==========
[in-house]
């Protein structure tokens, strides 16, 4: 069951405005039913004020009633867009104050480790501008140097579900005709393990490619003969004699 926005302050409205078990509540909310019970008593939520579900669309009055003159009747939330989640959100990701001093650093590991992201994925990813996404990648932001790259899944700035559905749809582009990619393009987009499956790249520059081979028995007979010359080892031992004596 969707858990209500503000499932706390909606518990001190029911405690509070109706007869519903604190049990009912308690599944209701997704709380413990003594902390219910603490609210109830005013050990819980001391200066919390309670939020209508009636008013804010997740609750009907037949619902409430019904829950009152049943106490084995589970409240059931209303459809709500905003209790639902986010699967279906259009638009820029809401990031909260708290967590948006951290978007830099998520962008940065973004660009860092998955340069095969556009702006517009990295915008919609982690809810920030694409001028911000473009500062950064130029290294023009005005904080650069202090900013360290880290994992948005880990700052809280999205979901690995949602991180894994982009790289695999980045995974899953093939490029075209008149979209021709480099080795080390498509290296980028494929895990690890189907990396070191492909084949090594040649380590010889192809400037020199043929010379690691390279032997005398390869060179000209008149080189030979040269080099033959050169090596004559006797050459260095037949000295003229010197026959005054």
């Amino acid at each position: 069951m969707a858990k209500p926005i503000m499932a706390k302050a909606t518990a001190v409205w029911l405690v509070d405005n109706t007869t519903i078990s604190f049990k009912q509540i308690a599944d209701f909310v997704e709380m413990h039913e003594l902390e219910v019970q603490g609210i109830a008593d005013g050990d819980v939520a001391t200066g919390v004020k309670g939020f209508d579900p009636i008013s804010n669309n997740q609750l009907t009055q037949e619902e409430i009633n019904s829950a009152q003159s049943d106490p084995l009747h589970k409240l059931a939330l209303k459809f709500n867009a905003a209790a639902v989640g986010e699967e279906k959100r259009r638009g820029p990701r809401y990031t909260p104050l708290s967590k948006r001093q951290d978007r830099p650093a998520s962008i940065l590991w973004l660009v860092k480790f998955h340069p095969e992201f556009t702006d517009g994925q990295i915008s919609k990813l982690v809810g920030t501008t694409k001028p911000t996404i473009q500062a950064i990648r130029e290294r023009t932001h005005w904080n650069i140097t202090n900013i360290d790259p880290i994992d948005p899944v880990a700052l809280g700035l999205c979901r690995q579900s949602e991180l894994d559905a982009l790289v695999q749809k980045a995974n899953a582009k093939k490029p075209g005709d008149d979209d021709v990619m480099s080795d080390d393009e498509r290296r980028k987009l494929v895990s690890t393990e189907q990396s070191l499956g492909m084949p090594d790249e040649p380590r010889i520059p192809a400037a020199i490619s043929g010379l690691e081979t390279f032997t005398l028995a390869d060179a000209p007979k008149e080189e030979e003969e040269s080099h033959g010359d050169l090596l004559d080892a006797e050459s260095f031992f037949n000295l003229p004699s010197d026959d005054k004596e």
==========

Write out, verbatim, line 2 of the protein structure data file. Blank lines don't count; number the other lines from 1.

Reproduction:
């Protein structure tokens, strides 16, 4: 069951405005039913004020009633867009104050480790501008140097579900005709393990490619003969004699 926005302050409205078990509540909310019970008593939520579900669309009055003159009747939330989640959100990701001093650093590991992201994925990813996404990648932001790259899944700035559905749809582009990619393009987009499956790249520059081979028995007979010359080892031992004596 969707858990209500503000499932706390909606518990001190029911405690509070109706007869519903604190049990009912308690599944209701997704709380413990003594902390219910603490609210109830005013050990819980001391200066919390309670939020209508009636008013804010997740609750009907037949619902409430019904829950009152049943106490084995589970409240059931209303459809709500905003209790639902986010699967279906259009638009820029809401990031909260708290967590948006951290978007830099998520962008940065973004660009860092998955340069095969556009702006517009990295915008919609982690809810920030694409001028911000473009500062950064130029290294023009005005904080650069202090900013360290880290994992948005880990700052809280999205979901690995949602991180894994982009790289695999980045995974899953093939490029075209008149979209021709480099080795080390498509290296980028494929895990690890189907990396070191492909084949090594040649380590010889192809400037020199043929010379690691390279032997005398390869060179000209008149080189030979040269080099033959050169090596004559006797050459260095037949000295003229010197026959005054």